Hormonal Weight Gain: What You Need to Know
Trying to lose weight but, despite your efforts, not getting your desired results? There’s a chance that you need to do more working out and improve your diet even more. However, there’s also a chance that you need more than just diet and exercise. Your inability to see results could all be hormone-related. Hormonal weight gain is real and it could be stopping you from seeing results.
People usually cringe whenever they hear the word “weight gain.” Weight gain is usually associated with overeating, not working out enough, being lazy, and having a less than desirable appearance. That being said, it is important that we establish what normal weight gain is versus that which is not.
Weight gain can be defined as the increase in body weight resulting from an increase in muscle mass or fat deposits.
To start with, weight gain is not always a bad thing. In fact, we gain weight several times over the course of our lives. A newborn, for instance, is expected to double its birth weight at 6 months of age and triple it by the end of the first year. Likewise, we gain weight as we mature, get taller, and grow in body mass.
Aside from these, an increase in weight may also result from the collection of fluids in certain body parts but this is usually due to a medical condition and could be serious.
Unintentional Weight Gain
Unintentional weight gain is increase in weight that’s caused by increasing your food consumption or by a reduction in exercise or activity levels. It simply is “unintentional” and, oftentimes, its cause is unknown.
While not always harmful in nature, unintentional weight gain may actually be a result of an underlying medical condition and may still be considered normal. One such case is pregnancy, where a woman is expected to steadily gain some weight (not become overweight) due to the growing fetus and fluids.
Still, there are other (more serious) medical conditions that trigger unintentional and persistent weight gain, and since the gain here isn’t normal, may need more than just the usual diet and exercise. Examples of such underlying illnesses are hormonal disorders such as hypothyroidism (causing obesity) or growth hormone deficiency (causing weight gain, mainly around the waist).
Hormonal Weight Gain
Weight gain and weight loss processes are different and unique to each person. Just as our DNA and fingerprints are different than our neighbors, the amount of calories it takes to gain weight and the amount of caloric burn it takes to lose weight is unique to each person.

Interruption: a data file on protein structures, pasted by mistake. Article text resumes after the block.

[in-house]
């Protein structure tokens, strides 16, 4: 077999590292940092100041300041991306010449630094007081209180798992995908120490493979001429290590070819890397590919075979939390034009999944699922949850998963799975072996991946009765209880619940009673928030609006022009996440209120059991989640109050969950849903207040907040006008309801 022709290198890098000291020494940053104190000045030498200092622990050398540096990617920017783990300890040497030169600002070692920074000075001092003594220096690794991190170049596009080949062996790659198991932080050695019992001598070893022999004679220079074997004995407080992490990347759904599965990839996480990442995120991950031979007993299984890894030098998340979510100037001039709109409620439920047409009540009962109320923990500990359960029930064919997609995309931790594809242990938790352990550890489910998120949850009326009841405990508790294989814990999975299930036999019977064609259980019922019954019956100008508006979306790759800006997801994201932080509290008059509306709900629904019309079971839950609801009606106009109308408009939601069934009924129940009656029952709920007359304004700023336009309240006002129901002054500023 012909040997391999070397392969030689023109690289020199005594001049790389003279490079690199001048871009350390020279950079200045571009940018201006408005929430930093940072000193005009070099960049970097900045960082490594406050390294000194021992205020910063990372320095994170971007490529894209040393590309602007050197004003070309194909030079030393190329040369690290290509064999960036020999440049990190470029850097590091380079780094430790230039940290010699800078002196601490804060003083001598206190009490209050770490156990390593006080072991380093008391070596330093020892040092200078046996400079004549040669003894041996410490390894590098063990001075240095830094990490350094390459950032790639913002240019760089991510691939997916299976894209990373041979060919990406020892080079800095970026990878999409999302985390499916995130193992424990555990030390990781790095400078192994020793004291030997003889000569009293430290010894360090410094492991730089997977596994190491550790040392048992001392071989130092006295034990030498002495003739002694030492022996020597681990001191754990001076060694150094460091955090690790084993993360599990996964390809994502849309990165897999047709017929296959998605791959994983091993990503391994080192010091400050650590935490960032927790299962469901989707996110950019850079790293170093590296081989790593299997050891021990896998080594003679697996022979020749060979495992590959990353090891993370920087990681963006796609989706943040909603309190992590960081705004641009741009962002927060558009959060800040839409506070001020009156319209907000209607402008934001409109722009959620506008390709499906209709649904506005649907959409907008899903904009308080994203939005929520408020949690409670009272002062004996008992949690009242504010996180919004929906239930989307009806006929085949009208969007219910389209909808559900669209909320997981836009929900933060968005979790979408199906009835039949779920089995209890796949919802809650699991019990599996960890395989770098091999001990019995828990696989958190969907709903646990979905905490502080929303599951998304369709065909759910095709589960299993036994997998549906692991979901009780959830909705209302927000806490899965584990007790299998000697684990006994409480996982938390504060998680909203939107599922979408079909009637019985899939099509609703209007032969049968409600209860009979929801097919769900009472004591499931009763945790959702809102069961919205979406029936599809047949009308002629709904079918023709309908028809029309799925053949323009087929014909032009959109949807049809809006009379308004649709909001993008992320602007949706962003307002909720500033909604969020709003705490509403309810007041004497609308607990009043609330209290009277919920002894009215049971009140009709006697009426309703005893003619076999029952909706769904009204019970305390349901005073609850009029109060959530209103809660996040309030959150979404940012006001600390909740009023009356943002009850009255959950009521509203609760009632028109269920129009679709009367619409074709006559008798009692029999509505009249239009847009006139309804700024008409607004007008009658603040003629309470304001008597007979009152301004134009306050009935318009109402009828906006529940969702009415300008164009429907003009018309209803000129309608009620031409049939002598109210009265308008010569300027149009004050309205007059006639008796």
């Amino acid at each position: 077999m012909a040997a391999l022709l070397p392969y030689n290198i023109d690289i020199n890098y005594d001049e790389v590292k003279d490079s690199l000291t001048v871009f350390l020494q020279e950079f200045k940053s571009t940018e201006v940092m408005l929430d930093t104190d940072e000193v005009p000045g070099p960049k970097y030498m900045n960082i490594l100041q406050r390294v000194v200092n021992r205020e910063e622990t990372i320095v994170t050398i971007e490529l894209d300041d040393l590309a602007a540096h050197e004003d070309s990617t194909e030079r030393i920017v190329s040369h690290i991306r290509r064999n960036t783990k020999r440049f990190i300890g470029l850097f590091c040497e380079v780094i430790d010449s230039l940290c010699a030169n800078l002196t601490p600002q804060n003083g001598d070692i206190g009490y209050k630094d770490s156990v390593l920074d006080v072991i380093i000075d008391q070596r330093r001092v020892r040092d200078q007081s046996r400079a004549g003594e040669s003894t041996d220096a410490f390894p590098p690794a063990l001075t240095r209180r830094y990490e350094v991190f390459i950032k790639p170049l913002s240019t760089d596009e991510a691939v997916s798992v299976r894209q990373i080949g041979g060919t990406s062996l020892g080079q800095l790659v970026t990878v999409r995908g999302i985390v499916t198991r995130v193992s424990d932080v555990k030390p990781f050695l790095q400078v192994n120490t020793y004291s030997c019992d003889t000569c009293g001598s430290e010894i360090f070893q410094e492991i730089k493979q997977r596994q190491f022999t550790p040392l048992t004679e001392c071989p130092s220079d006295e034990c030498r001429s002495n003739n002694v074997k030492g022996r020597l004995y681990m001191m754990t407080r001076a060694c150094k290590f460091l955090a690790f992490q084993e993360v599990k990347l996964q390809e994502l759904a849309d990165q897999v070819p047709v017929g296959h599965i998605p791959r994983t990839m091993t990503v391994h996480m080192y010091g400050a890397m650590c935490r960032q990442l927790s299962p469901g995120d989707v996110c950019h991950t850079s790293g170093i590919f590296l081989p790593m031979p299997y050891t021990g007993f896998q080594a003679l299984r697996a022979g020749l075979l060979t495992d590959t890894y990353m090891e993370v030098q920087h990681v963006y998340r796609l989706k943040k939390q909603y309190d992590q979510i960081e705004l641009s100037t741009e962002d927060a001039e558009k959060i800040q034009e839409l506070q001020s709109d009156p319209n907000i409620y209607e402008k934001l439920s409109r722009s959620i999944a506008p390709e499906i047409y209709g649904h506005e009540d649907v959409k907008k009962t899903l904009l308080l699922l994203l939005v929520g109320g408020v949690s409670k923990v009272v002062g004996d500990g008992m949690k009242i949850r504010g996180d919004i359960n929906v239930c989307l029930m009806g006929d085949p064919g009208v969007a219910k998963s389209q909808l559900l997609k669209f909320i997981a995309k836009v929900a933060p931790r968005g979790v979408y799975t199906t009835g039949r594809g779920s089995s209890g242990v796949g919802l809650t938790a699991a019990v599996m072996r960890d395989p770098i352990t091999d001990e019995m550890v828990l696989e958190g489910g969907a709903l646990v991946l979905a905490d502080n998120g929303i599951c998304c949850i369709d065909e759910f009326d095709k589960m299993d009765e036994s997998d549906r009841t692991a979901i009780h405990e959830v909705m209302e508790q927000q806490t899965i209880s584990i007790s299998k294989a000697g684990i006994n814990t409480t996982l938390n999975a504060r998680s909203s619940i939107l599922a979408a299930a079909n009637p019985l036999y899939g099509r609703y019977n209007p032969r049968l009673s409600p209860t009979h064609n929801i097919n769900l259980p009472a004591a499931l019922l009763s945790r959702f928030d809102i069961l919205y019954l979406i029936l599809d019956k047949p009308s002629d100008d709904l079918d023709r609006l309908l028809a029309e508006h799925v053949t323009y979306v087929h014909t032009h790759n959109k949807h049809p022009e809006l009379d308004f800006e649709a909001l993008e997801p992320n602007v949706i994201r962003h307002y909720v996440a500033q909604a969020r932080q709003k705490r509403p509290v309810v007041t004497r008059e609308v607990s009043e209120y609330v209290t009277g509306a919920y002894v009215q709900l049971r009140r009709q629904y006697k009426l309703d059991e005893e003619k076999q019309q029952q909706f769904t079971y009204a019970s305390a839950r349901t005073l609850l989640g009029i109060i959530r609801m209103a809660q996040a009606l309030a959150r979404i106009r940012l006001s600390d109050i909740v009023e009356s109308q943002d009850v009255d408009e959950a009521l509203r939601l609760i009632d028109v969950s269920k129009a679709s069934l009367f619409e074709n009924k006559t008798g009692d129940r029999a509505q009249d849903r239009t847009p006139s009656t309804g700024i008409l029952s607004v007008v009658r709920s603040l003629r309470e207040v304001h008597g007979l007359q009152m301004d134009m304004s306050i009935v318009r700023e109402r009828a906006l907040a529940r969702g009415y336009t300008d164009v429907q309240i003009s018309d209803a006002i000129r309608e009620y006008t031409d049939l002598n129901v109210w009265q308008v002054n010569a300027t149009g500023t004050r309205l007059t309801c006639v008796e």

You may find that you’re gaining weight a lot faster than a friend, despite having the same eating habits. Or you may notice that your same friend tends to lose weight way faster than you do, or doesn’t put on weight at all, despite having similar activity levels.
When this happens, you are likely to blame this on your metabolism which is slower and worse than your friends. Will you:
- A) Succumb to the idea and give up
- B) Keep going to the gym in the hopes of seeing positive results eventually Or
- C) Consider other treatment options
The best answer is C). In fact, for unexplainable and persistent weight gain, there could be underlying causes over which exercise and diet alone may not be effective. These underlying causes might even be medical or hormonal in nature, therefore warranting further testing and/or medical intervention.
Hormonal Weight Gain Symptoms
Now, you might be wondering how you can tell if weight gain is hormone-related. Thus, we’ve compiled a short list of symptoms that are typical of hormonal disorders and imbalances.
- Persistent Weight Gain
- Loss of Muscle Mass
- Lowered Libido
- Irritability, Anxiety and/or Depression
- Poor Sleep Patterns (e.g. Insomnia)
- Problems with Digestion
- Excessive Sweating
If you happen to experience any of the above in addition to unintentional or persistent weight gain, then chances are hormones are the problem and that is why the “cookie-cutter” approach to treatment (e.g. going to the gym, special diet) just isn’t working for you.
If that is the case then it’s best to consult with a specialist, like an endocrinologist, to see if there’s a primary condition that needs to be treated before starting or continuing your exercise or diet regimen. A specialist should be able to help you achieve your weight loss goals through an individualized approach that typically involves a combination of exercise, medicine, diet therapy, and even stress management.
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